The de facto ceasefire in Ethiopia continues to be characterized by continuous air raids conducted by the federal government against targets located in the regional state of Tigray, making the political and military balance achieved in recent weeks rather fragile.
A new wave of attacks would have been launched against targets in Tigray in the second week of January. A first air attack was conducted on the 10 against targets located in the city of Mai Tsebriin, a small town about 20 km from the border with the regional state of Amhara, along the B30 highway, hitting (according to Bloomberg) a mill and causing, according to local sources, 17 deaths among the civilian population.
A second attack was carried out on January 11 in the city of Hiwane, a town about 60 km south of Mekelle, along the A2 highway, causing two deaths and numerous injuries.
On January 15, according to tigrine sources, three air strikes were conducted against targets in the town of Maychew, about 120 km south of Mekelle, along the A2 highway, in Korem, about 180 km south of Mekelle, along the A2 highway, and in Samre, a town located about 70 km south-west of Mekelle, along the provincial road connecting with Finarwa, on the border with the regional state of Amhara. According to what was reported to the press by the spokesman of the TPLF, Getachew Reda, the raids have caused numerous civilian casualties, although no information was provided on the nature of the targets and the number of victims.
According to TPLF sources, Eritrean forces present on Tigray territory have also conducted sporadic attacks against Tigrayan TDF forces, although in this case too it is impossible to verify the truthfulness of the accusations due to the lack of any evidence.
According to an article published by the Somali Guardian on January 11, instead, more than 400 Somali soldiers died during the training in Eritrea and the subsequent employment in the Tigray conflict, while others were forced to work. The article cites the statements of a Somali, Abdulkahdir Abshir, who claims to have fled from Eritrea, where 5,400 young Somalis were sent to receive military training following an agreement with mysterious features, to which the Somali press has devoted particular attention in recent months.
On January 12, the president of the World Health Organization, Tigrinya Tedros Adhanom Ghebreyesus, made some statements that have caused heated controversy in Ethiopia. According to Tedros “the lack of humanitarian access to the regional state of Tigray to our humanity, and nowhere in the world can we witness a hell like that of Tigray”.
The words of the WHO president provoked an immediate and outraged response from the authorities in Addis Ababa, who called for the revocation of Tedros’ mandate and denounced a widespread policy of international support for Tigray and the TPLF.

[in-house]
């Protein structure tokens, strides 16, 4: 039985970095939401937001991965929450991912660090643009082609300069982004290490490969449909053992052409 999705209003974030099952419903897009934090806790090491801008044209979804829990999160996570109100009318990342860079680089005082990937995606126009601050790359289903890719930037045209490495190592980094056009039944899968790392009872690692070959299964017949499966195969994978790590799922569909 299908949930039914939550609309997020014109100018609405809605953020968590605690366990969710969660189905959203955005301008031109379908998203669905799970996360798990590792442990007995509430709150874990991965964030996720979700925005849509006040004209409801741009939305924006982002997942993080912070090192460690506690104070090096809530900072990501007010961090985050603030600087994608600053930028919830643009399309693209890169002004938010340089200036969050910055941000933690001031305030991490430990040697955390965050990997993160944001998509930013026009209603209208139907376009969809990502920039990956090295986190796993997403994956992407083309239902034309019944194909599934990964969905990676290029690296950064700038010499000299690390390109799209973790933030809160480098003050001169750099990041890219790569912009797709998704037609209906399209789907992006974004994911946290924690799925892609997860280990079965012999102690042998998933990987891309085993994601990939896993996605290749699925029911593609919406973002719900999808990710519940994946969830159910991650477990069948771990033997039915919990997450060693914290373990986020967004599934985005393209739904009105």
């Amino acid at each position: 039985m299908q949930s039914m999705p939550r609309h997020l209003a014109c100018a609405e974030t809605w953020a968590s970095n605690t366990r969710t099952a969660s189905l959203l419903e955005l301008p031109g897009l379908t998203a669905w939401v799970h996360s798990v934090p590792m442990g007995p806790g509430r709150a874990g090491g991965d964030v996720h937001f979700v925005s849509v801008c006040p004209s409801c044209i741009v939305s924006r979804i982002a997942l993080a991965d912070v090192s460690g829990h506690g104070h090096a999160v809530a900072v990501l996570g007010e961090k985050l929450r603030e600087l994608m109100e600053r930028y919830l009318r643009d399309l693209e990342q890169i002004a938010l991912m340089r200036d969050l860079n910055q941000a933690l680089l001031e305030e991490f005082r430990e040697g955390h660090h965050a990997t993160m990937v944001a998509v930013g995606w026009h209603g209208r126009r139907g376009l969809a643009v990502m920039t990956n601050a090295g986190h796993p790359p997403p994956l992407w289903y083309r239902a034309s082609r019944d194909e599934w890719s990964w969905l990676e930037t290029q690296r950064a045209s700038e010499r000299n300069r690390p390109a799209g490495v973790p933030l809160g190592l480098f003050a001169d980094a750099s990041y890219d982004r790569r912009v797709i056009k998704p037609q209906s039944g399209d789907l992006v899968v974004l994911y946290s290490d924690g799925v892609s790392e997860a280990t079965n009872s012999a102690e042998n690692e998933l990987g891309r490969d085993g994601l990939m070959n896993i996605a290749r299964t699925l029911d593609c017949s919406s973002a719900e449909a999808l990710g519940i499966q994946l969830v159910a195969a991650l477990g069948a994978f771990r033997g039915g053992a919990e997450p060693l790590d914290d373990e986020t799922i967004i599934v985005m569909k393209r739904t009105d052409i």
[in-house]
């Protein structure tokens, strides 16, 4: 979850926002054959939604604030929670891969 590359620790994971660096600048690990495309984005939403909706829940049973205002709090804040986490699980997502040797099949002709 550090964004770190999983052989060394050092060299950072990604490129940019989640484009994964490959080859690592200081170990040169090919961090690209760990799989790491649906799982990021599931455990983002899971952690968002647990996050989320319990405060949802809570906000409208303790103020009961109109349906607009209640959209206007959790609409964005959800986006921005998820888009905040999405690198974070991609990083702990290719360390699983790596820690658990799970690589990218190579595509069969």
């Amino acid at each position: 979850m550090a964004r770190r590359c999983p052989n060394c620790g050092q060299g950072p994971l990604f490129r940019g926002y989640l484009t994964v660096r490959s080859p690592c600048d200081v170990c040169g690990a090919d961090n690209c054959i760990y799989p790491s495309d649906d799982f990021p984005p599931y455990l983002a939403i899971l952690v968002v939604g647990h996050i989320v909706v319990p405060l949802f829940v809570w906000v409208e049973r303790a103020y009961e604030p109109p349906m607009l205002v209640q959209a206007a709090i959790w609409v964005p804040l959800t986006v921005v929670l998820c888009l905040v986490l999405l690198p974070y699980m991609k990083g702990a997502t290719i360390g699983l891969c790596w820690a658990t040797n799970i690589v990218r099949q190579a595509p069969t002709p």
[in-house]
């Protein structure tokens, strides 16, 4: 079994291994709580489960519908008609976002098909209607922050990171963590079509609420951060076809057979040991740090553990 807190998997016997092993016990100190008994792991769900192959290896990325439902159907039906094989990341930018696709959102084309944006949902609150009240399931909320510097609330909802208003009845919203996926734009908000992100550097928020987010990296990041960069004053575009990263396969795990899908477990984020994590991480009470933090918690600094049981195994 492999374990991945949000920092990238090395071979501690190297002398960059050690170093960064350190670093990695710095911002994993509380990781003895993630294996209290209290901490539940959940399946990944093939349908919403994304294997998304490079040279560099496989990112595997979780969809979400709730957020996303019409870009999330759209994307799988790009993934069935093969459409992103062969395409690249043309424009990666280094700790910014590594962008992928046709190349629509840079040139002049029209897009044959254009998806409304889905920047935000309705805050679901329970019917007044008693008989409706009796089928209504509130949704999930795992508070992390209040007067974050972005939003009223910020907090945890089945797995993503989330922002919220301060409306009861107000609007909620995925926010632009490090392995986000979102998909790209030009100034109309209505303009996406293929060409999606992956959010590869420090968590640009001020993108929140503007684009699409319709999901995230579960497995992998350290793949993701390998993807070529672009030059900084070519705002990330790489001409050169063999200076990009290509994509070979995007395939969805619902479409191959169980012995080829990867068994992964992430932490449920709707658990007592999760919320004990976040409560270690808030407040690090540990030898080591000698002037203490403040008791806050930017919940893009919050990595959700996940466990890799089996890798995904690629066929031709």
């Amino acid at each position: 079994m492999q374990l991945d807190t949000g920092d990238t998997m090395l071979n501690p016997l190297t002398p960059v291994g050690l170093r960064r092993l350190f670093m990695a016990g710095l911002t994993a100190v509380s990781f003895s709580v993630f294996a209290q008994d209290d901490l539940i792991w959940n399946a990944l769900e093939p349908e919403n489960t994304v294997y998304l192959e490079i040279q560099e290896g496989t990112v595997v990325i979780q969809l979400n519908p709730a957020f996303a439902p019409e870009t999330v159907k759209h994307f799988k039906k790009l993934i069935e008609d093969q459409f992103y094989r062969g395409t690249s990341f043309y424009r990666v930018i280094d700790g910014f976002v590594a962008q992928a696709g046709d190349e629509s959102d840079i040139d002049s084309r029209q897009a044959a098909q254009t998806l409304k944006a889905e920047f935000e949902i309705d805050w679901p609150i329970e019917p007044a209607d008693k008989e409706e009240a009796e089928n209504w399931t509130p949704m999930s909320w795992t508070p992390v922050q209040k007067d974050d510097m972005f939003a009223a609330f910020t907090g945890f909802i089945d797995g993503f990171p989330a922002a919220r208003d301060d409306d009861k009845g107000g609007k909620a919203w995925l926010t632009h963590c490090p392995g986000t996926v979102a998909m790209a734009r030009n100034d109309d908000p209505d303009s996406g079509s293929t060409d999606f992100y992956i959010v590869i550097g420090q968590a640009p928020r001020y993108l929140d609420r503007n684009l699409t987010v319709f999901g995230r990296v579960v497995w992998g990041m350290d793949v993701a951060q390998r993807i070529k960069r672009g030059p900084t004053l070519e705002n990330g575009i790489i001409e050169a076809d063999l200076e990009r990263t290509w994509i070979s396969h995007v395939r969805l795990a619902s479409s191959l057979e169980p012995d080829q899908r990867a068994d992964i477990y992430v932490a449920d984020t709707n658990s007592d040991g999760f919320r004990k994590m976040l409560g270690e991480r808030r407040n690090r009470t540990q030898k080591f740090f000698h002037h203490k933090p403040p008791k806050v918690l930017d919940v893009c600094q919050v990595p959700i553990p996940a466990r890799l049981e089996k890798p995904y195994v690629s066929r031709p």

However, the position condemning the federal government’s role is far broader than the Addis Ababa government can manage, and even the Nobel Prize organizing committee in Stockholm, which awarded the prize to Abiy Ahmed in 2019, formally called on January 13 for the Ethiopian prime minister to halt the conflict, implicitly holding him responsible for it.
The release of some political prisoners established last week by Abiy Ahmed, in an attempt to foster a reconciliation dialogue that does not involve the TPLF as a political organization, and especially its current leadership, seems to have had little effect. News of the bombings conducted through the use of drones certainly attracted the attention of the international media, relegating the release of the former detainees to the margins of information.
On the other hand, both the Secretary General of the United Nations, Antonio Guterres, and the President of the USA, Joe Biden, welcomed the release as a tangible sign in the attempt to encourage a process of national political reconciliation.
One of the politicians freed last week, Eskinder Nega, blogger and founder of the Baldera for a True Democracy party, has communicated that he is willing to participate in a national reconciliation table, while none of the others wanted to make statements.
The new special representative for the Horn of Africa at the US Department of State, David Satterfield, on the other hand, announced on January 15 his intention to visit Ethiopia and Sudan during the course of this week, and then Saudi Arabia. Satterfield wanted in this way to demonstrate how Jeffrey Feltman’s resignation will not affect in any way the ability of the US government to closely follow the dynamics of regional politics and security.